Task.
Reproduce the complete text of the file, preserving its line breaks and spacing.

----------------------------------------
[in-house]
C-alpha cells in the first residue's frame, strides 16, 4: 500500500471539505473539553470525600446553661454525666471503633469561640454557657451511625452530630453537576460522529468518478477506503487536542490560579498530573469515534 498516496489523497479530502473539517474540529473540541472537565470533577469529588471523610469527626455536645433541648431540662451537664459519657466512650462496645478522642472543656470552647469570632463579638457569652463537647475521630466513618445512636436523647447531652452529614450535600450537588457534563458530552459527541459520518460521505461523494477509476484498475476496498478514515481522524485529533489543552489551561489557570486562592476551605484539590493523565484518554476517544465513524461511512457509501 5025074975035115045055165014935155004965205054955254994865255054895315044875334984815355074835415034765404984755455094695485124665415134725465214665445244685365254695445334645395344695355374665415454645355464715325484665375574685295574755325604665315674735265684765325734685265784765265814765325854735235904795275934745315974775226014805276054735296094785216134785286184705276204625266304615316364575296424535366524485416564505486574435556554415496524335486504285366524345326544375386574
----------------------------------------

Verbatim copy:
[in-house]
C-alpha cells in the first residue's frame, strides 16, 4: 500500500471539505473539553470525600446553661454525666471503633469561640454557657451511625452530630453537576460522529468518478477506503487536542490560579498530573469515534 498516496489523497479530502473539517474540529473540541472537565470533577469529588471523610469527626455536645433541648431540662451537664459519657466512650462496645478522642472543656470552647469570632463579638457569652463537647475521630466513618445512636436523647447531652452529614450535600450537588457534563458530552459527541459520518460521505461523494477509476484498475476496498478514515481522524485529533489543552489551561489557570486562592476551605484539590493523565484518554476517544465513524461511512457509501 5025074975035115045055165014935155004965205054955254994865255054895315044875334984815355074835415034765404984755455094695485124665415134725465214665445244685365254695445334645395344695355374665415454645355464715325484665375574685295574755325604665315674735265684765325734685265784765265814765325854735235904795275934745315974775226014805276054735296094785216134785286184705276204625266304615316364575296424535366524485416564505486574435556554415496524335486504285366524345326544375386574